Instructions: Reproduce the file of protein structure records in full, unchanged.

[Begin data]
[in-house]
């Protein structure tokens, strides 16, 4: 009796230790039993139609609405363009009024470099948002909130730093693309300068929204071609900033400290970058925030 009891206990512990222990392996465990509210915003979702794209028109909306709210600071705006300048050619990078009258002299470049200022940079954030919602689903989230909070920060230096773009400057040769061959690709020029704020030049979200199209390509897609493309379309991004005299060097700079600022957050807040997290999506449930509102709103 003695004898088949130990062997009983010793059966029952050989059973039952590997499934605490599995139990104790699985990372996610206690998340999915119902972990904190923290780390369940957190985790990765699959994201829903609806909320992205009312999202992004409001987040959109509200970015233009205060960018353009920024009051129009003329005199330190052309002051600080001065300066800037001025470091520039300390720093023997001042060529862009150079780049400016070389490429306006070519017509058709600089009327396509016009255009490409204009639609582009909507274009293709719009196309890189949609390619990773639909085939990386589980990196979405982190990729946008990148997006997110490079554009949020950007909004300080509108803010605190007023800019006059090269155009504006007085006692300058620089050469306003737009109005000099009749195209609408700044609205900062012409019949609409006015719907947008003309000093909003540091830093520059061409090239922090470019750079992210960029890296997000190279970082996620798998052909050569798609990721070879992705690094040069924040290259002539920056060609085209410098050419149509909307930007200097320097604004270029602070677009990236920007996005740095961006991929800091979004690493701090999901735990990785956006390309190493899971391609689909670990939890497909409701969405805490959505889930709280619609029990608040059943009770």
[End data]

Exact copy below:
[in-house]
């Protein structure tokens, strides 16, 4: 009796230790039993139609609405363009009024470099948002909130730093693309300068929204071609900033400290970058925030 009891206990512990222990392996465990509210915003979702794209028109909306709210600071705006300048050619990078009258002299470049200022940079954030919602689903989230909070920060230096773009400057040769061959690709020029704020030049979200199209390509897609493309379309991004005299060097700079600022957050807040997290999506449930509102709103 003695004898088949130990062997009983010793059966029952050989059973039952590997499934605490599995139990104790699985990372996610206690998340999915119902972990904190923290780390369940957190985790990765699959994201829903609806909320992205009312999202992004409001987040959109509200970015233009205060960018353009920024009051129009003329005199330190052309002051600080001065300066800037001025470091520039300390720093023997001042060529862009150079780049400016070389490429306006070519017509058709600089009327396509016009255009490409204009639609582009909507274009293709719009196309890189949609390619990773639909085939990386589980990196979405982190990729946008990148997006997110490079554009949020950007909004300080509108803010605190007023800019006059090269155009504006007085006692300058620089050469306003737009109005000099009749195209609408700044609205900062012409019949609409006015719907947008003309000093909003540091830093520059061409090239922090470019750079992210960029890296997000190279970082996620798998052909050569798609990721070879992705690094040069924040290259002539920056060609085209410098050419149509909307930007200097320097604004270029602070677009990236920007996005740095961006991929800091979004690493701090999901735990990785956006390309190493899971391609689909670990939890497909409701969405805490959505889930709280619609029990608040059943009770």